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Same-Sex Penguin Couple Take a Crack at Incubating an Egg

Sphen and Magic (or ‘Sphengic’) seem to be doing quite well at caring for their foster baby-to-be

smithsonian.com

A few months ago, staff at the Sea Life Sydney Aquarium in Australia noticed a new romance blossoming between two male Gentoo penguins. Sphen and Magic, or “Sphengic” as the amorous birds have been dubbed, were seen going for swims together and bowing to one another—a sign that they were both interested in being more than just friends. As Brandon Specktor reports for Live Science, the same-sex penguin partners have now taken their relationship to the next level and are incubating a foster egg.

Prior to the 2018 breeding season, Sphen and Magic started collecting pebbles to create a nest, and “now have more pebbles than any other couple!” Sea Life exclaims in a statement. To make sure the birds didn’t feel left out when the other penguin couples started breeding, staff gave Sphen and Magic a dummy egg to satisfy their broody instincts. But Sphengic proved to be so good at taking care of the dummy that the aquarium’s penguin team decided to give them a real egg from another couple that had two.

In the wild, Gentoo penguins that lay two eggs often only have enough resources to care for one of them, so the “back up chick” typically does not survive, Tish Hannan, Sea Life’s penguin department supervisor, tells Jamie McKinnell of Australia’s ABC News. The biological parents of the foster egg did not even notice it was gone, she added.

Sphen and Magic, on the other hand, seem quite thrilled about their baby-to-be. There have frequently been days when the incubating parents have kept the egg hidden from sight, “which is really good for penguin breeding!” Sea Life notes.

Gentoo couples often form long-lasting bonds, and when an egg arrives on the scene, the parents take turns incubating it. They also share the responsibility of rearing chicks, alternating between looking for food and keeping watch over their babies. Because both female and male Gentoos have brooding and foraging instincts, same-sex couples are perfectly capable of hatching and caring for fluffy little ones.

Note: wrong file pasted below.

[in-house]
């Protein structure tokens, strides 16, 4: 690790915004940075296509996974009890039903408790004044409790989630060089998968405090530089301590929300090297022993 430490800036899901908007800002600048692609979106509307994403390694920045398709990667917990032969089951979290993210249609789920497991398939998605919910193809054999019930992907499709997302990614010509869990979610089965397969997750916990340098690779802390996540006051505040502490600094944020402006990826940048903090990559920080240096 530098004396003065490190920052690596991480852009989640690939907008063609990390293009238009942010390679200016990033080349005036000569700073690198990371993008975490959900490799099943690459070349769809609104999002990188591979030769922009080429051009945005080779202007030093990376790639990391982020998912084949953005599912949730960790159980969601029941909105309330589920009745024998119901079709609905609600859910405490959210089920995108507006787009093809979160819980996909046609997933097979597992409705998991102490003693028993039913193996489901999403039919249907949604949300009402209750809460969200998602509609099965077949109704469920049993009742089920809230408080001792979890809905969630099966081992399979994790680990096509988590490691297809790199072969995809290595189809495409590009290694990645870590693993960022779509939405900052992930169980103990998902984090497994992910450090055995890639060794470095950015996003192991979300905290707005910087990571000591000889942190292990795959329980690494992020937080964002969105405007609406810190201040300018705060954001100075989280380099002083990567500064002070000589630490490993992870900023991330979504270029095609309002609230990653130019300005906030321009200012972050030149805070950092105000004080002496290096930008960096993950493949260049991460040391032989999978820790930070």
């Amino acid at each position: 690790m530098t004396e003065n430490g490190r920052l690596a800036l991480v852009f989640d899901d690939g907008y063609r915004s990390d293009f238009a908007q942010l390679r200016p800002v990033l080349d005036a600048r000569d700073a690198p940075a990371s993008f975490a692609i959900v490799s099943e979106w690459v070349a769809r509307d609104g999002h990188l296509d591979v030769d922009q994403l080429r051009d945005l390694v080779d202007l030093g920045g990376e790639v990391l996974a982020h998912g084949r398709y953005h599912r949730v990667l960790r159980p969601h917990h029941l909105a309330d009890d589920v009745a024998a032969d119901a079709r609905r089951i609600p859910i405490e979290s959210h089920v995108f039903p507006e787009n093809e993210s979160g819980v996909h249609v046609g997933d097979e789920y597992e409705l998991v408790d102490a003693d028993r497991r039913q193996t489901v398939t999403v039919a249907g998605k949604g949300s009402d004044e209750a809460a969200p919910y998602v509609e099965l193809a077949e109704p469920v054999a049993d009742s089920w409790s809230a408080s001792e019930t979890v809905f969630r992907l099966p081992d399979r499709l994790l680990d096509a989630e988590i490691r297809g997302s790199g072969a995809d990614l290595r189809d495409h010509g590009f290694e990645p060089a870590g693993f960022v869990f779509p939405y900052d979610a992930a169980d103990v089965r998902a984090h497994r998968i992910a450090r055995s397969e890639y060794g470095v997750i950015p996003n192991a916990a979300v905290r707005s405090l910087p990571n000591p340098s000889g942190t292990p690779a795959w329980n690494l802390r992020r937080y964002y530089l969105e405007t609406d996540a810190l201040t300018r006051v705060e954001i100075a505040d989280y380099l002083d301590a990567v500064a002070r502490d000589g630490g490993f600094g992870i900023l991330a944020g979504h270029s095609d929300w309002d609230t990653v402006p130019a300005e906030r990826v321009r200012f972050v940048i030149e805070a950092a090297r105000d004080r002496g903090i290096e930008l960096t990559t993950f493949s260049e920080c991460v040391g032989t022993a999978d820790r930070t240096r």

Still, long-term homosexual penguin pairings don’t seem to happen very often in the wild. A 2010 study found that 15 out of 53 king penguin couples on the Antarctic island of Kerguelen were same sex, but just two of those couples went as far as learning one another’s calls—a crucial step in forming lasting bonds.

In captivity, however, a number of same-sex penguin relationships have progressed to the stage of rearing chicks. Perhaps the most famous of the lovers were Roy and Silo, male chinstrap penguins who nested together for six years at the Central Park Zoo. They raised a female chick named Tango, who went on to form her own same-sex pairing. You can read all about it in the children’s book And Tango Makes Three.

Sadly, Roy and Silo’s relationship fell apart when two aggressive penguins booted them from their nest, and Silo took off with a female from California named Scrappy. “Of late, Roy has been seen alone, in a corner, staring at a wall,” Jonathan Miller of the New York Times reported in 2005.

A similar tale can be seen in Harry and Pepper, two male Magellanic penguins at the San Francisco Zoo who nested for six years and fostered a chick together. In 2009, however, Harry’s eye started to wander, and he paired off with a female named Linda.

In 2014, same-sex penguin couple Jumbs and Kent stepped in to raise a chick that had been abandoned by its mother at a zoo in the U.K. Wingham Wildlife Park. The park owner proclaimed at the time that they were “two of the best penguin parents we have had yet."

The future of Sphen and Magic’s romance may be somewhat uncertain—will they too develop wandering eyes?—but they certainly seem to have what it takes to be good parents. Sea Life penguin director Hannan tells McKinnell of ABC News that “all the signs we're seeing at the moment [indicate] they're going to be amazing."

About Brigit Katz

Brigit Katz is a freelance writer based in Toronto. Her work has appeared in a number of publications, including NYmag.com, Flavorwire and Tina Brown Media's Women in the World.

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